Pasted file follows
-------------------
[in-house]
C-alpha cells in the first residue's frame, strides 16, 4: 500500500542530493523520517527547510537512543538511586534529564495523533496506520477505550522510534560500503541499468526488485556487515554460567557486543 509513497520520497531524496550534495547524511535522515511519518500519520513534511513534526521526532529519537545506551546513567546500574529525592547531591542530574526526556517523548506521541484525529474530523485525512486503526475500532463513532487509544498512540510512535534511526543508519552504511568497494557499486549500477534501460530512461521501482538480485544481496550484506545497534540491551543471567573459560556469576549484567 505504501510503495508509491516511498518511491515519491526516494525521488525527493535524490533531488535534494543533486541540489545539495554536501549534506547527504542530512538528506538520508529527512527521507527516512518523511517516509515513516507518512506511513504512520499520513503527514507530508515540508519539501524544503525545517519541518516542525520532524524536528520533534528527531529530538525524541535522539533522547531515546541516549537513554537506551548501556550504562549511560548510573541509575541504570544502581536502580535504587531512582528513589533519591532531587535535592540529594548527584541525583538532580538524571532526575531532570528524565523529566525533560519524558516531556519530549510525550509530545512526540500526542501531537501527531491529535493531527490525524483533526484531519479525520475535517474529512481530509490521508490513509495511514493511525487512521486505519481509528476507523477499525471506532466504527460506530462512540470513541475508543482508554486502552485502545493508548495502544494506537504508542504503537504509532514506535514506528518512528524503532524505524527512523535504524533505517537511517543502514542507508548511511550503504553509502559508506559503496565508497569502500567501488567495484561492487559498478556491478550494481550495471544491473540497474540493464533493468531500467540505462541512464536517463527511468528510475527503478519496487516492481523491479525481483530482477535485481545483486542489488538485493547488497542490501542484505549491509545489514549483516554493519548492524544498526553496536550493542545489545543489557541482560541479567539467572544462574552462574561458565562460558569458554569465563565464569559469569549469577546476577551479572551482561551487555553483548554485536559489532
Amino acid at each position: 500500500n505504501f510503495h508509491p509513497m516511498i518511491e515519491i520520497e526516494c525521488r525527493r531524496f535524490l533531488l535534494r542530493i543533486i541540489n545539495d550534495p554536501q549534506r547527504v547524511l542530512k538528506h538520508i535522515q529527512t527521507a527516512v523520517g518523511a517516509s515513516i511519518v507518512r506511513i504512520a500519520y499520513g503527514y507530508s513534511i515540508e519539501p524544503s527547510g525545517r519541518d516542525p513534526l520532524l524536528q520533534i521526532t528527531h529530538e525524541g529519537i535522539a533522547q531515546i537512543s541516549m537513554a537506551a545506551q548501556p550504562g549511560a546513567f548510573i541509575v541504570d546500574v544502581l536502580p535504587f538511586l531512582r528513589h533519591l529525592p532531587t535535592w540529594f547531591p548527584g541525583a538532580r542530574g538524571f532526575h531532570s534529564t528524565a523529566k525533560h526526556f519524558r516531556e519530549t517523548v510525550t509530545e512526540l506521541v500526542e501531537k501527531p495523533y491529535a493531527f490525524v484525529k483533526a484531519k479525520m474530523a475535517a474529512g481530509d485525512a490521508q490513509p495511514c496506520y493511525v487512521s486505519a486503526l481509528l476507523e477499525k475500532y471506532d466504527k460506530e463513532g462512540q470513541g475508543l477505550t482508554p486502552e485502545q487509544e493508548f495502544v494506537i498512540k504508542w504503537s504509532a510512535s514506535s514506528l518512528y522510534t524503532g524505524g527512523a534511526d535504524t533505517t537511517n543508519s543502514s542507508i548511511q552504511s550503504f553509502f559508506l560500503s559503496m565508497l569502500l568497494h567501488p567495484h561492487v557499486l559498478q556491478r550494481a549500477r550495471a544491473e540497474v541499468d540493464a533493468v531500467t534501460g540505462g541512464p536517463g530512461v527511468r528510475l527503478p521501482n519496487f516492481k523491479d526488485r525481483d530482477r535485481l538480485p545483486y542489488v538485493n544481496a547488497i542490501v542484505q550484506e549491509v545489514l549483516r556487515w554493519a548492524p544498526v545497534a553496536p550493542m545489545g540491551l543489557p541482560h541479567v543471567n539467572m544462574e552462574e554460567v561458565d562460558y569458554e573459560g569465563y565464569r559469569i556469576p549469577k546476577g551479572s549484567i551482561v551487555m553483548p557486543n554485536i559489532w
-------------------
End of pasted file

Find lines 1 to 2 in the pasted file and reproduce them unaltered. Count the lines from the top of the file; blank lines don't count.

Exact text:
[in-house]
C-alpha cells in the first residue's frame, strides 16, 4: 500500500542530493523520517527547510537512543538511586534529564495523533496506520477505550522510534560500503541499468526488485556487515554460567557486543 509513497520520497531524496550534495547524511535522515511519518500519520513534511513534526521526532529519537545506551546513567546500574529525592547531591542530574526526556517523548506521541484525529474530523485525512486503526475500532463513532487509544498512540510512535534511526543508519552504511568497494557499486549500477534501460530512461521501482538480485544481496550484506545497534540491551543471567573459560556469576549484567 505504501510503495508509491516511498518511491515519491526516494525521488525527493535524490533531488535534494543533486541540489545539495554536501549534506547527504542530512538528506538520508529527512527521507527516512518523511517516509515513516507518512506511513504512520499520513503527514507530508515540508519539501524544503525545517519541518516542525520532524524536528520533534528527531529530538525524541535522539533522547531515546541516549537513554537506551548501556550504562549511560548510573541509575541504570544502581536502580535504587531512582528513589533519591532531587535535592540529594548527584541525583538532580538524571532526575531532570528524565523529566525533560519524558516531556519530549510525550509530545512526540500526542501531537501527531491529535493531527490525524483533526484531519479525520475535517474529512481530509490521508490513509495511514493511525487512521486505519481509528476507523477499525471506532466504527460506530462512540470513541475508543482508554486502552485502545493508548495502544494506537504508542504503537504509532514506535514506528518512528524503532524505524527512523535504524533505517537511517543502514542507508548511511550503504553509502559508506559503496565508497569502500567501488567495484561492487559498478556491478550494481550495471544491473540497474540493464533493468531500467540505462541512464536517463527511468528510475527503478519496487516492481523491479525481483530482477535485481545483486542489488538485493547488497542490501542484505549491509545489514549483516554493519548492524544498526553496536550493542545489545543489557541482560541479567539467572544462574552462574561458565562460558569458554569465563565464569559469569549469577546476577551479572551482561551487555553483548554485536559489532